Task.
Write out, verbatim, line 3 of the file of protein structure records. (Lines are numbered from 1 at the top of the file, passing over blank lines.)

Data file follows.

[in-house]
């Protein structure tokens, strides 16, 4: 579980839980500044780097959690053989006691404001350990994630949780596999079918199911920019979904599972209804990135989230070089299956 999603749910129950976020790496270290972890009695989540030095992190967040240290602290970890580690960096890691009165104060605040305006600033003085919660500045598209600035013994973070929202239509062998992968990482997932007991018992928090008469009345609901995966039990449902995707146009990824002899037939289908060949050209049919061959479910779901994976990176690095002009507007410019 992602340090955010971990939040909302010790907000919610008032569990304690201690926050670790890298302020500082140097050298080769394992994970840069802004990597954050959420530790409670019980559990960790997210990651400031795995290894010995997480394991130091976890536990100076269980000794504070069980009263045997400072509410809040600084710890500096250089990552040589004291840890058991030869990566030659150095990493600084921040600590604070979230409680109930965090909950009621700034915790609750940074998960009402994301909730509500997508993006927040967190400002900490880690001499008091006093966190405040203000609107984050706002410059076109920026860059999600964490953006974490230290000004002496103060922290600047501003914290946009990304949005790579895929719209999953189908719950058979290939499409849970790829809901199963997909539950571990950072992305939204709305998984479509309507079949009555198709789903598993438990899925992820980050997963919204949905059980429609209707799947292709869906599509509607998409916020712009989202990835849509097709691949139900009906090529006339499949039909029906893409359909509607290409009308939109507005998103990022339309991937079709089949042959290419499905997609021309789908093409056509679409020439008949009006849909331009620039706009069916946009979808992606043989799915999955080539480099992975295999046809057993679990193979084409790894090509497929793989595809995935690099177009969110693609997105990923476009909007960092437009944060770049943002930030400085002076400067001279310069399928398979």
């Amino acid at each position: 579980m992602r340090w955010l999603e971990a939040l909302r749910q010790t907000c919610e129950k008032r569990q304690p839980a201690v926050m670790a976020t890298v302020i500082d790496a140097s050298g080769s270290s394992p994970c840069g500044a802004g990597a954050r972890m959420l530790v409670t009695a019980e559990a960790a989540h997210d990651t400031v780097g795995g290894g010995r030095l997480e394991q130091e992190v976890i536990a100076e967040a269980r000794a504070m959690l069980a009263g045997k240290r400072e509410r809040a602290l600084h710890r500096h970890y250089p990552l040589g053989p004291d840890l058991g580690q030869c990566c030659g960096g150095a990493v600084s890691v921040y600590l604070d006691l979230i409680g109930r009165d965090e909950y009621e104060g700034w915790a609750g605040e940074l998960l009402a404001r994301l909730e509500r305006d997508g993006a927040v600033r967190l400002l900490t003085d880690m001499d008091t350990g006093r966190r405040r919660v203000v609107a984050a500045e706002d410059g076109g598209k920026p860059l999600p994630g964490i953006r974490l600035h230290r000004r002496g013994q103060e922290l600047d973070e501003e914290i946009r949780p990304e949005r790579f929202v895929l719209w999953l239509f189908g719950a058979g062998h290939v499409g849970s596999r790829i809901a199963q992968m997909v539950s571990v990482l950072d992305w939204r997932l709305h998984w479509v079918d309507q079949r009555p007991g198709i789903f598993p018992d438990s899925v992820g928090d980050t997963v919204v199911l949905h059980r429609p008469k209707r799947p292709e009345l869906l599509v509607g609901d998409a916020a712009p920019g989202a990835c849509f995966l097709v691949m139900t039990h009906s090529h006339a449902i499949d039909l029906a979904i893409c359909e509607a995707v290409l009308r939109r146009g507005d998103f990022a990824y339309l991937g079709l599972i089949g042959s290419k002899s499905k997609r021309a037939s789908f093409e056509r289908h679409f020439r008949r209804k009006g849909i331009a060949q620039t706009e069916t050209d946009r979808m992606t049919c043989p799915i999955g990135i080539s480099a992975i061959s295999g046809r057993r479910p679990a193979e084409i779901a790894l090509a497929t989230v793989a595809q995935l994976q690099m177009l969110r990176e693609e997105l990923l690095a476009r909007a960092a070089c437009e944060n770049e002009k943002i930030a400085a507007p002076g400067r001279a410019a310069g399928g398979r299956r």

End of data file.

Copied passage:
């Amino acid at each position: 579980m992602r340090w955010l999603e971990a939040l909302r749910q010790t907000c919610e129950k008032r569990q304690p839980a201690v926050m670790a976020t890298v302020i500082d790496a140097s050298g080769s270290s394992p994970c840069g500044a802004g990597a954050r972890m959420l530790v409670t009695a019980e559990a960790a989540h997210d990651t400031v780097g795995g290894g010995r030095l997480e394991q130091e992190v976890i536990a100076e967040a269980r000794a504070m959690l069980a009263g045997k240290r400072e509410r809040a602290l600084h710890r500096h970890y250089p990552l040589g053989p004291d840890l058991g580690q030869c990566c030659g960096g150095a990493v600084s890691v921040y600590l604070d006691l979230i409680g109930r009165d965090e909950y009621e104060g700034w915790a609750g605040e940074l998960l009402a404001r994301l909730e509500r305006d997508g993006a927040v600033r967190l400002l900490t003085d880690m001499d008091t350990g006093r966190r405040r919660v203000v609107a984050a500045e706002d410059g076109g598209k920026p860059l999600p994630g964490i953006r974490l600035h230290r000004r002496g013994q103060e922290l600047d973070e501003e914290i946009r949780p990304e949005r790579f929202v895929l719209w999953l239509f189908g719950a058979g062998h290939v499409g849970s596999r790829i809901a199963q992968m997909v539950s571990v990482l950072d992305w939204r997932l709305h998984w479509v079918d309507q079949r009555p007991g198709i789903f598993p018992d438990s899925v992820g928090d980050t997963v919204v199911l949905h059980r429609p008469k209707r799947p292709e009345l869906l599509v509607g609901d998409a916020a712009p920019g989202a990835c849509f995966l097709v691949m139900t039990h009906s090529h006339a449902i499949d039909l029906a979904i893409c359909e509607a995707v290409l009308r939109r146009g507005d998103f990022a990824y339309l991937g079709l599972i089949g042959s290419k002899s499905k997609r021309a037939s789908f093409e056509r289908h679409f020439r008949r209804k009006g849909i331009a060949q620039t706009e069916t050209d946009r979808m992606t049919c043989p799915i999955g990135i080539s480099a992975i061959s295999g046809r057993r479910p679990a193979e084409i779901a790894l090509a497929t989230v793989a595809q995935l994976q690099m177009l969110r990176e693609e997105l990923l690095a476009r909007a960092a070089c437009e944060n770049e002009k943002i930030a400085a507007p002076g400067r001279a410019a310069g399928g398979r299956r």